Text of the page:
CAIRO (AP) — Russia resumed flights to Egyptian resorts on the Red Sea on Monday, ending a ban that had lasted around six years following the bombing of a Russian airliner that killed all 224 people onboard.
The local branch of the Islamic State group said it downed the plane over Sinai in October 2015, shortly after the aircraft took off from the Red Sea resort of Sharm el-Sheikh. At the time, Russian officials insisted that security procedures at Egyptian airports were insufficient.
Early on Monday morning, EgyptAir flight MS724 took off from Moscow with 300 tourists. Hours later, the Airbus A300-330 landed in Hurghada, a popular Red Sea destination, Egypt’s national carrier said in a statement.
The Russian plane was welcomed by a ceremonial “water salute” on touchdown and Russian tourists, most of them wearing facemasks, were greeted with flowers and balloons upon disembarking.
The statement said EgyptAir would operate seven flights from the Russian capital to Hurghada and Sham el-Sheikh, on the tip of the Sinai Peninsula. The first EgyptAir flight from Moscow to Sharm el-Sheikh was scheduled for Tuesday, it said.
The Russian state aviation agency, Rosaviatsiya, has cleared eight Russian airlines to operate flights to Hurghada and Sharm el-Sheikh from 43 cities across Russia. However, the list does not include St. Petersburg, the destination of the doomed Russian airliner downed over Sinai.
For now, Rossiya, a subsidiary of the Russia’s state-owned flagship carrier Aeroflot, appears to be the only Russian airline with scheduled flights to the two Egyptian Red Sea resorts from Moscow’s Sheremetyevo airport. Its flight FV5361 is scheduled to land in Hurghada early on Monday afternoon and the flight FV5633 is to land in Sharm el-Sheikh an hour and a half later.
Other Russian airlines cleared to operate flights from Moscow to Hurghada and Sharm El Sheikh — such as Aeroflot’s low-cost subsidiary Pobeda and S7 Airlines, Russia’s largest privately owned carrier — have no flights scheduled for the coming days, according to their websites.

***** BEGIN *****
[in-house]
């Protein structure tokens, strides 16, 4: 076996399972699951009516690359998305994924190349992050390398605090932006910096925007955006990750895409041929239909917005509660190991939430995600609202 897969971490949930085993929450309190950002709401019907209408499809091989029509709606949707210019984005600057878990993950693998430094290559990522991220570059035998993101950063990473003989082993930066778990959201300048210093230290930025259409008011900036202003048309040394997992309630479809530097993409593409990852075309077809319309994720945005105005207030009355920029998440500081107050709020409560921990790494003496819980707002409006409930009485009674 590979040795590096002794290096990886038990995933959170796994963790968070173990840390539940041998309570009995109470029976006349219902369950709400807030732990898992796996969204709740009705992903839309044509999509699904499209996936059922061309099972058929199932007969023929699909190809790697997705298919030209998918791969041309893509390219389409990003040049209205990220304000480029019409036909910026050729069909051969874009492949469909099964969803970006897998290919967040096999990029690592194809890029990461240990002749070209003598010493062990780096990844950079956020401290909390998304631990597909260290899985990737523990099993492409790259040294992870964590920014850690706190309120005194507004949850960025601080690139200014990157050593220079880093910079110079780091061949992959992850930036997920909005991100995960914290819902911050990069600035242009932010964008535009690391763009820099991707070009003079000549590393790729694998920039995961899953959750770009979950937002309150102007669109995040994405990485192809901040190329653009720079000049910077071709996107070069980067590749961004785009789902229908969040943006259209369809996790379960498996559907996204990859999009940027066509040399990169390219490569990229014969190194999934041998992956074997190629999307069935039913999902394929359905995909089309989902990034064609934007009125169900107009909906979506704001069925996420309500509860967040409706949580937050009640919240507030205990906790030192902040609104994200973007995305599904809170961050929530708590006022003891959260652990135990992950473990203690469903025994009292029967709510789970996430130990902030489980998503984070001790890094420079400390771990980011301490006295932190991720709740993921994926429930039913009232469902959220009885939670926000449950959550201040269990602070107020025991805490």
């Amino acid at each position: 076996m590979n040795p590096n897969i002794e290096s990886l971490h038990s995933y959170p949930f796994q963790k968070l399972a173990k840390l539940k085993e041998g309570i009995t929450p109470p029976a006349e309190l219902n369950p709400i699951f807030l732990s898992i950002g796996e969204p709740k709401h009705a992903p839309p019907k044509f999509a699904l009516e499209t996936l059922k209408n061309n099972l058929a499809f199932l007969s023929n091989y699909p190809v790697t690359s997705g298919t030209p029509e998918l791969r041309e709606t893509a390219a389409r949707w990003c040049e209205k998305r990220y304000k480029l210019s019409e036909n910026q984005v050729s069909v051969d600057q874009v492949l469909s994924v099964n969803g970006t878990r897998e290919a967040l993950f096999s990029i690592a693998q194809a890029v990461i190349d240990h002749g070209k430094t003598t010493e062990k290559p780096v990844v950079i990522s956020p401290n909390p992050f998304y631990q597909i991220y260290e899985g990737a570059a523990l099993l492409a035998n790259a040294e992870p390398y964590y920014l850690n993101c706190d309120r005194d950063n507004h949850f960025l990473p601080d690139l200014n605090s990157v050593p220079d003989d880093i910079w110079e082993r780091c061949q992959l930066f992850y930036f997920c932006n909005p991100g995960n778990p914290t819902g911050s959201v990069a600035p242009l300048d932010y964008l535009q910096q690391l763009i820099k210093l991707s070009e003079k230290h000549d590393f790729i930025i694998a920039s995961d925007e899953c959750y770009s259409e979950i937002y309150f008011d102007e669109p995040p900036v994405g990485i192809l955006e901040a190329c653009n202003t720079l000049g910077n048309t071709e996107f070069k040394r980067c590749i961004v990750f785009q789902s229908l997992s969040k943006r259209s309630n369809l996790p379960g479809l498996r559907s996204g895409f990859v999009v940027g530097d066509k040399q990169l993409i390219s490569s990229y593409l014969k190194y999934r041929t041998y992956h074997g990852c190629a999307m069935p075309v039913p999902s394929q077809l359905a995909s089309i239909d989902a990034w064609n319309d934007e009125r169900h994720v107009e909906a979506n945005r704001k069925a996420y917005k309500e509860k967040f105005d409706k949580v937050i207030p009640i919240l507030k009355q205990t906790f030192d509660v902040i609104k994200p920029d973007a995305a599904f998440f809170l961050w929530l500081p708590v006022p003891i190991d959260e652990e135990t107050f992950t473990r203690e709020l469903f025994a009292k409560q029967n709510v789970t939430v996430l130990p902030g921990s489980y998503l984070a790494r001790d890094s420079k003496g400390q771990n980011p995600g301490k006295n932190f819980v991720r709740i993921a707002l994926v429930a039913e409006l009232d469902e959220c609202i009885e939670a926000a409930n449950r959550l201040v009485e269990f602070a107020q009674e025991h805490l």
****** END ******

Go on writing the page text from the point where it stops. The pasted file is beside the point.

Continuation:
The development comes a month after Russian President Vladimir Putin canceled his order suspending the flights after the 2015 disaster.
Flights between Moscow and Cairo resumed in April 2018 after Egyptian officials beefed up security at Cairo’s international airport, but talks about restoring direct air travel to Red Sea resorts had dragged on. In 2016, Egypt’s President Abdel Fattah el-Sissi finally said the downing of the Russian airliner was a “terrorist attack.”
Russia’s ambassador to Egypt, Georgy Borisenko, said the decision to resume flights was not an easy one for Moscow.
“However, we ascertained that in recent years Egypt’s airports and resorts have dramatically increased security measures. Therefore, we expect that Russian tourists, who remember the traditional Egyptian hospitality well and miss the Red Sea very much, will have a safe and comfortable stay,” Borisenko was quoted by the state RIA Novosti news agency as saying.
Britain, another major source of visitors to Egypt which had also suspended flights to Sharm el-Sheikh in the wake of the bombing, lifted its restrictions in October 2019.
The 2015 attack was a serious blow to Egypt’s vital tourism industry, which was also affected by the unrest following its 2011 Arab Spring uprising. Egyptian authorities have since spent millions of dollars upgrading security at the country’s airports, hoping to get Moscow to change its mind.
The resumption of flights will be key for Egypt’s tourism sector, which was dealt another blow by the coronavirus pandemic over the past year. Authorities have kept looser restrictions in Red Sea towns, trying to attract foreign visitors. But they have mandated vaccinations for workers in the tourism sector in Red Sea resorts, though a vaccination campaign has been slow elsewhere in Egypt. All foreign visitors, however, have to show a negative PCR test and wear facemasks.
Prior to the ban, Russians were the top visitors to Egypt, numbering about 3 million tourists in 2014.
Associated Press writer Daria Litvinova in Moscow contributed to this report.